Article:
There are just three counties in which the number of first-grade students is higher than last year.
Among more than 310,000 elementary school students, 40,115 first-graders will today enter the schools throughout Croatia for the first time. Although this is just temporary registration data since the final number of first-grade primary school students will be known in early October, there is no doubt – Croatian primary schools have lost 2,139 first-graders compared to last year, reports Večernji List on September 4, 2017.
Just three Croatian counties – Krapina-Zagorje, Karlovac and Lika-Senj – have more first-graders than last year, but even there the increase in minimal. For example, Krapina-Zagorje and Karlovac counties have just 23 first-graders more than last year.
The worst situation is in Osijek-Baranja County – there are 2,451 first-graders, which is 414 students less than last year. The biggest drop in the county has been recorded by the Ivan Kukuljević Primary School in Belišće, where one whole class is missing – 72 pupils will start their first grade today, while last year there were a hundred students.
The numbers are horrible in Brod-Posavina County as well, which lost 307 students, and in Sisak-Moslavina County, where this year there are 228 fewer pupils. The demographic disaster is even more evident if we look at the more long-term data. For example, the number of students at the Antun Mihanović Primary School in Brod-Posavina County in the last eight years decreased by a third: in 2009, it had 830 pupils and last year just 561 students.
The main reason is mass emigration from Slavonia.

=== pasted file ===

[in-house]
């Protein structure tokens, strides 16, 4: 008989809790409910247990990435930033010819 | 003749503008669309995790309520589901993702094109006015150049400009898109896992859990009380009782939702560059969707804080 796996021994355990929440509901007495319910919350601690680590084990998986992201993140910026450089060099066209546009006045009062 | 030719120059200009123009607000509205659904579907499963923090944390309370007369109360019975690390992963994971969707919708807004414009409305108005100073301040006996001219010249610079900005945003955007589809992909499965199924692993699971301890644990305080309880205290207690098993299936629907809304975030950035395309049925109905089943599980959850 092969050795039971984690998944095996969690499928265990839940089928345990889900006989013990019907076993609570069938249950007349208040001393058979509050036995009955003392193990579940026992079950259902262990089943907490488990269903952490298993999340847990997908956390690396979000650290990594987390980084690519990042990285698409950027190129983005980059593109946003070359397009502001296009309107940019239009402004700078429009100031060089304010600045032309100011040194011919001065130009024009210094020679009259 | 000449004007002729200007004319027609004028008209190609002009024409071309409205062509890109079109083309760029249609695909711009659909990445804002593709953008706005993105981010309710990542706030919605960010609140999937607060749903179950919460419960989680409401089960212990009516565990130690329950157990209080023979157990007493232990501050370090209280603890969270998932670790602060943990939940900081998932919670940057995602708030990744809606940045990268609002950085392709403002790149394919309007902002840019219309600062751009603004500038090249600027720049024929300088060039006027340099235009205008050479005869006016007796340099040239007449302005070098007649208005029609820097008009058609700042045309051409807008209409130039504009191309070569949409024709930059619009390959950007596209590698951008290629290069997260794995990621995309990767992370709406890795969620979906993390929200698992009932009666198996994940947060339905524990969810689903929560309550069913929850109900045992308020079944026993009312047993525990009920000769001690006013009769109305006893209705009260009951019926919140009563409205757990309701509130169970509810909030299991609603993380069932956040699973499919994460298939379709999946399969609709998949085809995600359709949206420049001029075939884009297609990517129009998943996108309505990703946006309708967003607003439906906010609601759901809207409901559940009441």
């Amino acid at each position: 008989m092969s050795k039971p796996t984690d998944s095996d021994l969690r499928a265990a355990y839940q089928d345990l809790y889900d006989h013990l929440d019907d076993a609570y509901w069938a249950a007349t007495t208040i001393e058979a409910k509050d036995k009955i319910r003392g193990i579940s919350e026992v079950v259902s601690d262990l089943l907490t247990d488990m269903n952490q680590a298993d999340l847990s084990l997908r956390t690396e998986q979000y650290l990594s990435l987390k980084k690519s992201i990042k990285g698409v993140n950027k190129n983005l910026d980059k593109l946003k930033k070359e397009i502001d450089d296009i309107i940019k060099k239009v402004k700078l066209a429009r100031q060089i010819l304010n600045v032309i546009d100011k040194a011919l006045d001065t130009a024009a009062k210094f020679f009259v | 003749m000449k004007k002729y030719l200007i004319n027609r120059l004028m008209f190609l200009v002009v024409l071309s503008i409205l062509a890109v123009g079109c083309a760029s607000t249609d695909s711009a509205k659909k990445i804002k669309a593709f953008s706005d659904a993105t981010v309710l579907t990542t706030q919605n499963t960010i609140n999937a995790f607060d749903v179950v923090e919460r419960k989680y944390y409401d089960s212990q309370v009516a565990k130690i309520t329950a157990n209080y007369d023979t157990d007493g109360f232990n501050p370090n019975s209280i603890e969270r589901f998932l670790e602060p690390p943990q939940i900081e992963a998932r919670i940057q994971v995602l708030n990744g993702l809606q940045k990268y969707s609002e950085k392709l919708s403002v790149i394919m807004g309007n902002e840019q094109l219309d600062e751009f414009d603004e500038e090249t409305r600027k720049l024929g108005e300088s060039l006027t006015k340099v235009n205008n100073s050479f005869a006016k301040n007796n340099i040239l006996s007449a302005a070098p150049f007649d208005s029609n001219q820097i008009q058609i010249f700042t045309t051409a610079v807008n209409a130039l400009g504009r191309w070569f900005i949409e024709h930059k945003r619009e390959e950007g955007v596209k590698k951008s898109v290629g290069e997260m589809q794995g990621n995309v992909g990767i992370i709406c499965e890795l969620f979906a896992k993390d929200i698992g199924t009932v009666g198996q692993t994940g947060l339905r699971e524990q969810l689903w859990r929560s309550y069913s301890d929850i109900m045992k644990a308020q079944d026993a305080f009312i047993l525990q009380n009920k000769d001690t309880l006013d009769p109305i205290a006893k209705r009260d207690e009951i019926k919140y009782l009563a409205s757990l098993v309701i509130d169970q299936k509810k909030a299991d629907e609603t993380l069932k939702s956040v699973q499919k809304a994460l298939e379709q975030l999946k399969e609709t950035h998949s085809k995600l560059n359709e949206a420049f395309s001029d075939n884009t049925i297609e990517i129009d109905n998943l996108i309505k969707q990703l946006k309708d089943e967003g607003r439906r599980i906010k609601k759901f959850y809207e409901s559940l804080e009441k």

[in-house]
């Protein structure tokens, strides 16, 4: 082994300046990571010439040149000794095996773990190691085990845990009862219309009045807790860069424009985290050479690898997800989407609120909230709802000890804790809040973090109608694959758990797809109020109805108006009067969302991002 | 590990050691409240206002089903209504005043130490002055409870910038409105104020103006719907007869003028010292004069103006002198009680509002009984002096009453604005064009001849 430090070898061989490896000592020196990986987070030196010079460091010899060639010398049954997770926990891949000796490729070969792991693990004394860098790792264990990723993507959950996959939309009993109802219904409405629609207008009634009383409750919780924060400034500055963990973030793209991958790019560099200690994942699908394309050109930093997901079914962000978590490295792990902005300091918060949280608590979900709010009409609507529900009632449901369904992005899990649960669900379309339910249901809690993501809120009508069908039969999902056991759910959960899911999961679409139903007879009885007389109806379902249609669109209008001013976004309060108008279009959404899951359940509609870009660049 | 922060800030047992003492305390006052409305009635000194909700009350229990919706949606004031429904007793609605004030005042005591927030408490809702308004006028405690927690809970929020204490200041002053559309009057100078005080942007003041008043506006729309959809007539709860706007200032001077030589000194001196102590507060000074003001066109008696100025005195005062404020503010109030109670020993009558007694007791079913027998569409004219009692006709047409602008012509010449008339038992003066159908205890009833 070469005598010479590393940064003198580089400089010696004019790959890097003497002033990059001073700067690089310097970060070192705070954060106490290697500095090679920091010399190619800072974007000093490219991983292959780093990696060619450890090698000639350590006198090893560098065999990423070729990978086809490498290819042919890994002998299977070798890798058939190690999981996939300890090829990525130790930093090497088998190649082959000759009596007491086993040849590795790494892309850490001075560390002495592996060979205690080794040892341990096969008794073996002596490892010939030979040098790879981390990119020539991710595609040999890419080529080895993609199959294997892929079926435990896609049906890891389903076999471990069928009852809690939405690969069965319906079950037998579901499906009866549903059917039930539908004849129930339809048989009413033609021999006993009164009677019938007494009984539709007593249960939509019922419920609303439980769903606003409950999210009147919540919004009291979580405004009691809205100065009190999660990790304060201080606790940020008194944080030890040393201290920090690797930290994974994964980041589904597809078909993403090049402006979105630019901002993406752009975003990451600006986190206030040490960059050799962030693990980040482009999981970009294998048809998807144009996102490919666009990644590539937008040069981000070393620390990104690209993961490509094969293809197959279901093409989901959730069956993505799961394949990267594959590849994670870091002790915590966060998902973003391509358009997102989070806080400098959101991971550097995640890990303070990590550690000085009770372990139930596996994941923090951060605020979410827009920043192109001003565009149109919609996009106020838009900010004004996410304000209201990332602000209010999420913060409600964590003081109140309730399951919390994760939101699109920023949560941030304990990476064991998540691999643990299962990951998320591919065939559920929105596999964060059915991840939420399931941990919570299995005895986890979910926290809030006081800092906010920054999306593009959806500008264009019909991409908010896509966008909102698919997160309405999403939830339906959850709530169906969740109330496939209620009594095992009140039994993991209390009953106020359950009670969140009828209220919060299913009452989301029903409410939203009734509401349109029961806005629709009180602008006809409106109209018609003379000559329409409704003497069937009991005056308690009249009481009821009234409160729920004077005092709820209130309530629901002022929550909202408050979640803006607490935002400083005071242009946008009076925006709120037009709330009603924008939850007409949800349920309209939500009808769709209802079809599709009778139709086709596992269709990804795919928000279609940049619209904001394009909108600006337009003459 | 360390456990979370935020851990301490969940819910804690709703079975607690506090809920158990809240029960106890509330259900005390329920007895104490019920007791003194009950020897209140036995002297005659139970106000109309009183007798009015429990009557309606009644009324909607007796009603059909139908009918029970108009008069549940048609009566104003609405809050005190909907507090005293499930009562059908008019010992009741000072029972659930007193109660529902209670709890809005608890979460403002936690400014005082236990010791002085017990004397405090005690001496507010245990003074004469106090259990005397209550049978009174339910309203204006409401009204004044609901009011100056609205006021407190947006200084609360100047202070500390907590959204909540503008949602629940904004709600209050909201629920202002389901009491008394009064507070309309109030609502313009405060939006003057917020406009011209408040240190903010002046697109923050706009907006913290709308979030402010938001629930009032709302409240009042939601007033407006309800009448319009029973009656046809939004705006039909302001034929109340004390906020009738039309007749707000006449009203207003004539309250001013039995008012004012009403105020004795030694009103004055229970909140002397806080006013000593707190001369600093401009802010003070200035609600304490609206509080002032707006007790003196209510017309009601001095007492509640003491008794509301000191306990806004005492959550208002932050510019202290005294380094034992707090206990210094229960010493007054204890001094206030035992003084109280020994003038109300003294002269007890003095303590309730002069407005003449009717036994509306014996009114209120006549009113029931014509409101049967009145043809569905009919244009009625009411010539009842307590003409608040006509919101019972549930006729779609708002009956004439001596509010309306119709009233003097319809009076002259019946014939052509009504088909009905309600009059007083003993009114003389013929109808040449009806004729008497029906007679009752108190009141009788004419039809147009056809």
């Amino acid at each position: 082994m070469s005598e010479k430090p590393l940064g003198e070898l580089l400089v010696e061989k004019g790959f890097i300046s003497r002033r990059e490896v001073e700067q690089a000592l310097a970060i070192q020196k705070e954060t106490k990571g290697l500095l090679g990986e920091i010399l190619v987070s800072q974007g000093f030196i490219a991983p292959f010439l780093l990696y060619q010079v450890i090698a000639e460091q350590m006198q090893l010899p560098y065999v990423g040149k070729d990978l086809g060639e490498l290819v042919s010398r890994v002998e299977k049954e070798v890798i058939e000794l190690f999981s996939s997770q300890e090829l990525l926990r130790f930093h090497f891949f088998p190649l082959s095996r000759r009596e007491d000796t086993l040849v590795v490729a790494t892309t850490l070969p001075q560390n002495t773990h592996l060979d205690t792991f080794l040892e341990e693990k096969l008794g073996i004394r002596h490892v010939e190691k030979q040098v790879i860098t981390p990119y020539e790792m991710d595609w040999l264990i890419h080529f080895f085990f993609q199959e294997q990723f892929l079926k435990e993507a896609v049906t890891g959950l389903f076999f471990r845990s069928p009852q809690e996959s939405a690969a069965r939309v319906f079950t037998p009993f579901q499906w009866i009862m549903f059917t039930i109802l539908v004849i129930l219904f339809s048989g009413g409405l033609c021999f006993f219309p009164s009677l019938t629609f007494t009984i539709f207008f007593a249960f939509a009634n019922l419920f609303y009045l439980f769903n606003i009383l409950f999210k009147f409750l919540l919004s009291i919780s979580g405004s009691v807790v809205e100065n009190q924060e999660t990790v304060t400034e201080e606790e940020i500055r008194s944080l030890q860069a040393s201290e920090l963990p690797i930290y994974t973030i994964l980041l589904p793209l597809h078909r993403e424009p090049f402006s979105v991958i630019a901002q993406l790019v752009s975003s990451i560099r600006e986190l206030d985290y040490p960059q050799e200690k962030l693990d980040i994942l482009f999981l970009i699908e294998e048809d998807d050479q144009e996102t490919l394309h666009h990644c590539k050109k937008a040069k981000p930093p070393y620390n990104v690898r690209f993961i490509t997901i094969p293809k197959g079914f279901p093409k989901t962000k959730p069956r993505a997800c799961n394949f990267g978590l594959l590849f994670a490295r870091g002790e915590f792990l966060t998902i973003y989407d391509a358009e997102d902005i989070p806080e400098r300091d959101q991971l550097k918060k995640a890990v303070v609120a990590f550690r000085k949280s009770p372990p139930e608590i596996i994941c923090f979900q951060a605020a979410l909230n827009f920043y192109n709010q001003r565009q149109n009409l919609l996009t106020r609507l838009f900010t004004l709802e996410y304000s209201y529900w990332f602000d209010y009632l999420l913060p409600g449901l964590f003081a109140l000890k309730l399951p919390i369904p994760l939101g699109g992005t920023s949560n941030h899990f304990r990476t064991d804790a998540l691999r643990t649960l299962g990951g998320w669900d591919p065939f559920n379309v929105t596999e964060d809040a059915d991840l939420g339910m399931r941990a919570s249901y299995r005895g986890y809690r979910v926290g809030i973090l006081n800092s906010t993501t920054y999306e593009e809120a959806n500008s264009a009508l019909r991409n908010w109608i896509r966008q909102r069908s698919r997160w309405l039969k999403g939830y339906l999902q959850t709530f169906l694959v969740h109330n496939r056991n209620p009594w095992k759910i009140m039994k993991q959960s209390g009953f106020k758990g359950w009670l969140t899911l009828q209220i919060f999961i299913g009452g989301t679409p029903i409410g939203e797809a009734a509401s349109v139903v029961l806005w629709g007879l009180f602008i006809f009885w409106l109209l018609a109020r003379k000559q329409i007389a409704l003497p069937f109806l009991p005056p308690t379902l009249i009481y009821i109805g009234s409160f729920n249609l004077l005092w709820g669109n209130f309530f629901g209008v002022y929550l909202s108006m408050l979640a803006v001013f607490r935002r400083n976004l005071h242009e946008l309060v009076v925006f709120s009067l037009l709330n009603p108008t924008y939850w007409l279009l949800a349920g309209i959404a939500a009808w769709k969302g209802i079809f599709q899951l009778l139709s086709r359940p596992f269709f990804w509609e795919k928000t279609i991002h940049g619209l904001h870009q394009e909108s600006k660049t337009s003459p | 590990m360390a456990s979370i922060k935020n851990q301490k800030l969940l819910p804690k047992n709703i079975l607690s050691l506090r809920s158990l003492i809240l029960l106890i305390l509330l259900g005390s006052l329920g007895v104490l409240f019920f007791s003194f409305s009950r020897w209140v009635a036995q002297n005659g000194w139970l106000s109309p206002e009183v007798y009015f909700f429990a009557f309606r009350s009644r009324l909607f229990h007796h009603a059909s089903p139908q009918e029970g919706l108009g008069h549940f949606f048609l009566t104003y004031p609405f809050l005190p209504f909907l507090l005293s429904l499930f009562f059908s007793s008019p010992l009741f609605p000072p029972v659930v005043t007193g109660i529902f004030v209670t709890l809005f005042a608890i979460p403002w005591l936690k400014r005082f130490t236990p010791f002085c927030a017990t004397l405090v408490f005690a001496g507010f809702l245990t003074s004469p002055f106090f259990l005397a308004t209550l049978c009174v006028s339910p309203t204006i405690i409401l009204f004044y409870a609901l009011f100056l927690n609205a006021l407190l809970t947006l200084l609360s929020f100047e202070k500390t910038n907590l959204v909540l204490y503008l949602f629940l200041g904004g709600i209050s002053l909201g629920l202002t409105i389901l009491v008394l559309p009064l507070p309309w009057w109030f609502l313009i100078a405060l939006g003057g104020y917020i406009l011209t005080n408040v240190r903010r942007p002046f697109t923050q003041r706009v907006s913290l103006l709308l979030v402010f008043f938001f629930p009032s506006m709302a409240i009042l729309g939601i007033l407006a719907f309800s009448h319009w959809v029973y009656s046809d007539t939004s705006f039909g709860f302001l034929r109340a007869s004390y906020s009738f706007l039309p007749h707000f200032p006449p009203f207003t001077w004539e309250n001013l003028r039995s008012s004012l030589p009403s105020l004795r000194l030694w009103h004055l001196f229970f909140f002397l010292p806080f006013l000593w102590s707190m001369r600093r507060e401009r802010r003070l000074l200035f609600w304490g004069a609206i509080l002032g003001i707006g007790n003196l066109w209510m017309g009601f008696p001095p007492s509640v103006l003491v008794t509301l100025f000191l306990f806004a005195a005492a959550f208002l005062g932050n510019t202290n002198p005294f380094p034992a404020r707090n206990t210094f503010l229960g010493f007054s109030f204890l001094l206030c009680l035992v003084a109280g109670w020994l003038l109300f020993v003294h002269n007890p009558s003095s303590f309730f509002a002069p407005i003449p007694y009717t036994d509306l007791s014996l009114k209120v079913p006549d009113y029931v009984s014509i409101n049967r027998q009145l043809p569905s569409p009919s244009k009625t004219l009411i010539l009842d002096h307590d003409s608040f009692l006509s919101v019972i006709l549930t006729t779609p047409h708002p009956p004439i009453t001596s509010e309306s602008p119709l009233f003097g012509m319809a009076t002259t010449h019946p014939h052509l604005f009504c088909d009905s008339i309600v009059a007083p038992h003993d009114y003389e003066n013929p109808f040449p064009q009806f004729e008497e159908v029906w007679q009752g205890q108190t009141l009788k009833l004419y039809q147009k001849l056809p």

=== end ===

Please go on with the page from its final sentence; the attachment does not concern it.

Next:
“Part of the problem is emigration, and we have had the biggest wave of emigration in the last two years. This year, it has stagnated a little, but we will see what the situation will be in a few months because applications for children leaving the school usually start coming in December,” said the principal of the Antun Mihanović Primary School Snježana Vinarić.
Fewer first-graders will start their classes today even in large towns – Zagreb, Split and Zadar – as well as in the towns in Istria County.
According to the Education Ministry, the potential surplus of the number of teachers due to the smaller number of enrolled pupils will be analysed later, although they are probably going to have more work to do once the curriculum reform is launched next year. Thus, this year’s first-graders are supposed to be the last generation of students who will start their education according to the old curriculum.
“In learning and teaching, I want you to be happy, creative and hard workers, and on the road to acquiring new knowledge, let you be accompanied by playfulness, curiosity, openness and most importantly – tolerance. Croatia is still learning how to be tolerant and therefore it is important that this should start with the schools we are developing,” said Education Minister Blaženka Divjak in her message to all primary and secondary school students for whom the long summer break ends today.
Translated from Večernji List.